A road to nowhere?

  For more than two decades, the Utah Department of Transportation has planned to widen the two-lane road that winds through narrow Provo Canyon. Best known as the site of Sundance, a resort founded by actor Robert Redford, the canyon is one of the most spectacular in the Wasatch Mountains. One-third of the "road-improvement" project is already complete, but a $37 million, 2-mile stretch in the narrowest section of the canyon has run into a series of roadblocks.


Critics have argued for years that widening the road to four lanes would destroy hillsides and damage the Provo River, a popular trout-fishing stream and source of drinking water. Their warnings came true last year, when work crews cutting into the canyon walls caused four major landslides, shutting off traffic for days at a time.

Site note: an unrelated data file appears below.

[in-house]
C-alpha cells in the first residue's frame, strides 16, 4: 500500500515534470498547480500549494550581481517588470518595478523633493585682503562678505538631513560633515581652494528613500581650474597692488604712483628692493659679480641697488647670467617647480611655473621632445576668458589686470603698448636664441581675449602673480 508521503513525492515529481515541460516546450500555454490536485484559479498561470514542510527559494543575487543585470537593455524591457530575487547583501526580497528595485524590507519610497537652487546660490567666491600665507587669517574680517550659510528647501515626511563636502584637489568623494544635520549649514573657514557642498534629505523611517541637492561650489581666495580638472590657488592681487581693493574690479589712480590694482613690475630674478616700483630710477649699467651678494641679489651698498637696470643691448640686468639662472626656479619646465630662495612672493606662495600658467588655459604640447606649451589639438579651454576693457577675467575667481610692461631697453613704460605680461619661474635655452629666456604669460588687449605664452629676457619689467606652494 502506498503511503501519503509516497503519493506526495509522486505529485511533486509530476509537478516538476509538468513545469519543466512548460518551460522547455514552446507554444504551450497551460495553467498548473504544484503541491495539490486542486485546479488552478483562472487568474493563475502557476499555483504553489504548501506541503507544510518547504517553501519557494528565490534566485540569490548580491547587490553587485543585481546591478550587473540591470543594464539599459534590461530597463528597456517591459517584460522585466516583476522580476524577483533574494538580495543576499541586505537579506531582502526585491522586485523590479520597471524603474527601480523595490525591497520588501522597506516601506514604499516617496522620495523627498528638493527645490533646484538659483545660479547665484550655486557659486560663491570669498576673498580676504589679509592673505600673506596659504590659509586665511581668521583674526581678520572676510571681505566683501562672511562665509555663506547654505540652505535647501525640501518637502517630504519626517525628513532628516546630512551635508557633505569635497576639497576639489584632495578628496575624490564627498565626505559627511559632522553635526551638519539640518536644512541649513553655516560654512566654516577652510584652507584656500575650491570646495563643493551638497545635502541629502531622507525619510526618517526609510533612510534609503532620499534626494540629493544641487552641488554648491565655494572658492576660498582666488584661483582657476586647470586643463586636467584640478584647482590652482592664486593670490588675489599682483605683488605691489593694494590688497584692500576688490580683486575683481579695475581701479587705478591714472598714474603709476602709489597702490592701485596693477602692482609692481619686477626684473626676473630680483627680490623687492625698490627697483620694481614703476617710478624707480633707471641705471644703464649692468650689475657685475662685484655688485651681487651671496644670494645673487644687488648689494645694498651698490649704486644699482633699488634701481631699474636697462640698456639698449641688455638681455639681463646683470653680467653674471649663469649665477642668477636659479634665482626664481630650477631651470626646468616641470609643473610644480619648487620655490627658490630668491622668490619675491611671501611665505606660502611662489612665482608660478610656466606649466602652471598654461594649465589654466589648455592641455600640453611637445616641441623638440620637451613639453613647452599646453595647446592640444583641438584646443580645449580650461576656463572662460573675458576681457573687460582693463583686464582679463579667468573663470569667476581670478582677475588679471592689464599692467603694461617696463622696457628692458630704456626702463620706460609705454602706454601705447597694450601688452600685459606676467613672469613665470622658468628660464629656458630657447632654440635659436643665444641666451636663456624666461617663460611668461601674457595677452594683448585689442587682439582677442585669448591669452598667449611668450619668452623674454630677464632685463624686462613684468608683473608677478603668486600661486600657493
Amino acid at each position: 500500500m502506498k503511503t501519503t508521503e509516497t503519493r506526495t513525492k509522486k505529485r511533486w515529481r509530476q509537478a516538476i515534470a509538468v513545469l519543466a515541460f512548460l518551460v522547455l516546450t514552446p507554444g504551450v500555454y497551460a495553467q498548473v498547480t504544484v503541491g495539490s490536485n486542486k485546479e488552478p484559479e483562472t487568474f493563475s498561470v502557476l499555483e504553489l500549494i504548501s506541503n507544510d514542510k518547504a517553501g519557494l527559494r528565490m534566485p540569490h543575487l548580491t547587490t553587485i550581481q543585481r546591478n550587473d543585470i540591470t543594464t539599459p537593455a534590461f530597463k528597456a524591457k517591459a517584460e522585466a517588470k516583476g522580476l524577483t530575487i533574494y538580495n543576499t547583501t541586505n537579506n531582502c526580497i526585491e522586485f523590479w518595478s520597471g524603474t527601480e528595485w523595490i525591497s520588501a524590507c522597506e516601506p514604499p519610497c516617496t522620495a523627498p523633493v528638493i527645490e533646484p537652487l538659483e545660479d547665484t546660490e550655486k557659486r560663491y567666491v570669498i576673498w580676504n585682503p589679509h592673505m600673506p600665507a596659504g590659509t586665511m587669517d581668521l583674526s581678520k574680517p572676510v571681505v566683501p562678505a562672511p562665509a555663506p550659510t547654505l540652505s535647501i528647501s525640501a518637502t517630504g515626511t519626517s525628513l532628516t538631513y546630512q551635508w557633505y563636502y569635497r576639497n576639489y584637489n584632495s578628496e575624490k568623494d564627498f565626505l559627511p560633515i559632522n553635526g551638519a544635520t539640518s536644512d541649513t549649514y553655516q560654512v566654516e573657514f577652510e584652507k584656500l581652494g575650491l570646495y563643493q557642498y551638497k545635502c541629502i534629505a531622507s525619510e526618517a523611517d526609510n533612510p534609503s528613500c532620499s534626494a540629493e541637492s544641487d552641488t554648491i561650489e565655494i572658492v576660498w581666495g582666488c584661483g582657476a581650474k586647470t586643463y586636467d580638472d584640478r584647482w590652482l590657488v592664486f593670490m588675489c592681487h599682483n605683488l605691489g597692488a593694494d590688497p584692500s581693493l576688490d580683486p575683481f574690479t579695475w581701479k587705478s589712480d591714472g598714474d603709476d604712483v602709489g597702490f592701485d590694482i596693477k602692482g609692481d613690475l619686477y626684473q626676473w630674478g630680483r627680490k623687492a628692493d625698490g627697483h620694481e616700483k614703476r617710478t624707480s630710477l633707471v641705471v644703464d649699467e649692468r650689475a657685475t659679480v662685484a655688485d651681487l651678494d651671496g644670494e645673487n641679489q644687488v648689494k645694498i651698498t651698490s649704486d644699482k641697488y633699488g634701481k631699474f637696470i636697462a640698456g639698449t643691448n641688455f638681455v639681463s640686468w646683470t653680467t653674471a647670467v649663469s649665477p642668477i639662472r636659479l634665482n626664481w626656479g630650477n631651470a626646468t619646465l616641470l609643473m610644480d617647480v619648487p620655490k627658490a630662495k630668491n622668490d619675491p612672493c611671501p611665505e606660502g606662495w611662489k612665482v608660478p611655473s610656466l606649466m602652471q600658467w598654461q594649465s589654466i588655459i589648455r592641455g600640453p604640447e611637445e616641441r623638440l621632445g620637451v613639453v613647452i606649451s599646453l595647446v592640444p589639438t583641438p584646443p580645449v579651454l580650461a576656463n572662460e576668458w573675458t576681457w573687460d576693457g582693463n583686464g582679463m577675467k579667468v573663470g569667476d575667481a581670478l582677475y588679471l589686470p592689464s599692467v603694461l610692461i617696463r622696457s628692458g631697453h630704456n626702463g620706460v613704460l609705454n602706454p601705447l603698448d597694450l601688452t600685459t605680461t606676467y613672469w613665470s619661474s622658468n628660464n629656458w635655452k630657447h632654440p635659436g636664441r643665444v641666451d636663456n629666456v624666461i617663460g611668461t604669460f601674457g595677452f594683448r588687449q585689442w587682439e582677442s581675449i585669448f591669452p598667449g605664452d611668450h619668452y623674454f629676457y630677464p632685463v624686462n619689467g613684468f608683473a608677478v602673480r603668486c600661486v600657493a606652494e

"This is a living, moving canyon," says Julie Mack of the Provo Canyon Coalition, a group that has sued twice to stop the road, without success. "If you start cutting into it, it's not going to take it well."


The transportation department, dubbed UDOT, hadn't done any geological tests on the area where the landslides occurred, says Elliott Lips, a geologist who works for the coalition. The spot now shows a muddy scar over 200 feet high.


In December, the federal Army Corps of Engineers sent the state a letter saying the department was violating its code on the other side of the road as well. UDOT's permit requires an 8-foot buffer between the road and the river, but in several cases, the road was closer than 8 feet.


The incident was a "miscommunication," says UDOT engineer Jeff Baird. "There was only one minor violation. We were actually in compliance."


According to Julie Mack, encroachment on the river is just the latest sign that there's not room enough in Provo canyon for a four-lane highway. Her group is considering a third lawsuit. "Everything that could go wrong has gone wrong," says Mack. "This road is going nowhere."


* Greg Hanscom